The Task Force on Climate-related Financial Disclosures (TCFD) has released its Phase 1 public report to the Financial Stability Board (FSB). The TCFD is a high-level review to promote alignment across the existing 400 regimes and clarify what may constitute material and relevant climate-related risks. The intention is that more effective disclosures will support informed investment, credit, and insurance-underwriting decisions about reporting companies, and enable a variety of financial market participants to better understand the concentrations of carbon-related assets in the financial sector and the financial system’s exposures to climate-related risks. The Phase I report lays out the Task Force’s proposed objectives and scope, as well as identifying 7 fundamental, common sense principles for effective financial disclosure. Initial recommendations for financial reporters include: present relevant information; be specific and complete; be clear, balanced, and understandable; be consistent over time; be comparable among companies within a sector, industry, or portfolio; be reliable, verifiable, and objective; be provided on a timely basis. Each principle is elaborated in the report.

Later this year, the second and final TCFD report (due December 2016) will address the following:
  • Needs of users of climate-related disclosures;
  • Potential gaps in disclosures, the types of entities that could provide disclosures to fill these gaps, and challenges to providing high-quality information;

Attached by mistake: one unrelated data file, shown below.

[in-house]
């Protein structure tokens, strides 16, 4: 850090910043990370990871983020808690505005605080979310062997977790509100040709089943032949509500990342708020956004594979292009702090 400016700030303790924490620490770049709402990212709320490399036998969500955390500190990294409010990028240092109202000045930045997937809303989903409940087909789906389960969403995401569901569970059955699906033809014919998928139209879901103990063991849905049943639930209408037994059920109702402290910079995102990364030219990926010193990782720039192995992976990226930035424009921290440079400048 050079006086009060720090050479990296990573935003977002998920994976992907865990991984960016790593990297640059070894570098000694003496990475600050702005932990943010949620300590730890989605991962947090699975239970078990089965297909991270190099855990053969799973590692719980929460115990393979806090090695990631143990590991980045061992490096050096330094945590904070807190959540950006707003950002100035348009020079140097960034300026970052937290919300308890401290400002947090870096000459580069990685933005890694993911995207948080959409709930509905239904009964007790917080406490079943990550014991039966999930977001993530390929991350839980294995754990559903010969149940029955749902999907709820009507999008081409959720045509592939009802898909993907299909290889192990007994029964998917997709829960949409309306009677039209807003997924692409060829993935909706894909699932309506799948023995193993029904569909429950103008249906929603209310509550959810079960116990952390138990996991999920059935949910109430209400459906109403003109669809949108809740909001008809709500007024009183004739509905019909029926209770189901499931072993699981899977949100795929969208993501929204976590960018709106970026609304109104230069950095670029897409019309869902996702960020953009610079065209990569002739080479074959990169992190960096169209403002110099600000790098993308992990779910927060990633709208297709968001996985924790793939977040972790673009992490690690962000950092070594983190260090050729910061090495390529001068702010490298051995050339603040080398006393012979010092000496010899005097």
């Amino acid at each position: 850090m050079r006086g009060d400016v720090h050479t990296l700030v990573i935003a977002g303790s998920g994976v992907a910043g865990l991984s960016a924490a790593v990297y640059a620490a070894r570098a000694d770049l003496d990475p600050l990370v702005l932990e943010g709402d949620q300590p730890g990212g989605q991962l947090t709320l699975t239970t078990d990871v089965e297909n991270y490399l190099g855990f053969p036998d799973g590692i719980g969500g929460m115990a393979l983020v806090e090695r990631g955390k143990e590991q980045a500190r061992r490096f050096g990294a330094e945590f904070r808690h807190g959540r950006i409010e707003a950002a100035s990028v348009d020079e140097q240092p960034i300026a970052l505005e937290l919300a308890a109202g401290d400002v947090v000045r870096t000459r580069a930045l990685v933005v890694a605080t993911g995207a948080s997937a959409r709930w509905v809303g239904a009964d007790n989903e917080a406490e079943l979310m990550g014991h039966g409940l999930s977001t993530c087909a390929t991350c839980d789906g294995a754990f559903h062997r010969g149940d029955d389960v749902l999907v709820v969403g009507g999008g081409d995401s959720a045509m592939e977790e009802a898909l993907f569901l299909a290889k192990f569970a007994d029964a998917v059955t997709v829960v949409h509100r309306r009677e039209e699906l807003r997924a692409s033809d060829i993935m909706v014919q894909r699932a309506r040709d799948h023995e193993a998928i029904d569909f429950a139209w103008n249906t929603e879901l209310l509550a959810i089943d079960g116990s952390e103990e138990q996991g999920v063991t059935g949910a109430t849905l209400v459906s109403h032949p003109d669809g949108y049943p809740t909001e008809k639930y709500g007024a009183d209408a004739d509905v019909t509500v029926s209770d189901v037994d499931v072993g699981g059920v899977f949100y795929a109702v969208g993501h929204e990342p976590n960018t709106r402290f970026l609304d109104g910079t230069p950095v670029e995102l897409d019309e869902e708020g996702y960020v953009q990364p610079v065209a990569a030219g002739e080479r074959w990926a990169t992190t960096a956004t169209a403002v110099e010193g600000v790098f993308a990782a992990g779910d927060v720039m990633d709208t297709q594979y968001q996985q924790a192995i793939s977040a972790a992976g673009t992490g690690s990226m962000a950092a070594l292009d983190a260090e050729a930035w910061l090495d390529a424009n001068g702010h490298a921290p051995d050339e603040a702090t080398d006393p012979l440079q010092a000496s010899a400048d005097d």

• Specific recommendations for voluntary-disclosure principles and leading practices that promote climate-related disclosures;
  • Strategies to promote adoption and implementation; and
  • A methodology for measuring progress in adopting the Task Force’s recommended disclosures.

Global trends in Renewably Energy Investment 2016

The new UN Environment Programme (UNEP) and Bloomberg New Energy Finance (BNEF) report Global Trends in Renewable Energy 2016 found that in 2015, renewable energy set new records for investment and new capacity added. Investments reached nearly US$286 billion, more than six times more than in 2004, and, for the first time, more than half of all added power generation capacity (not just investments) was in renewables. The biggest components of this investment were asset finance of utility-scale projects such as wind farms and solar parks, up 6% from the previous year, and spending on small distributed capacity (for example, rooftop solar) projects of less than 1MW capacity – which was up 12% at US$67.4 billion. Renewable energy investments in China, India and the US were up markedly, as well as in Middle East and Africa countries. Renewables are attracting more investment than ff in power capacity by a ration of almost 2:1

A more sobering finding is that European investment dropped sharply, down 21% to US$48.8 billion. The report attributes this drop to retroactive cuts in support for existing projects in Spain, Romania and several other countries, the economic downturn in southern Europe that made electricity bills more of a political issue, the fading of solar booms in Germany and Italy, and the big drop in the cost of PV panels over recent years.


Taking Stock of International Contributions to Low Carbon, Climate Resilient Land Use in Indonesia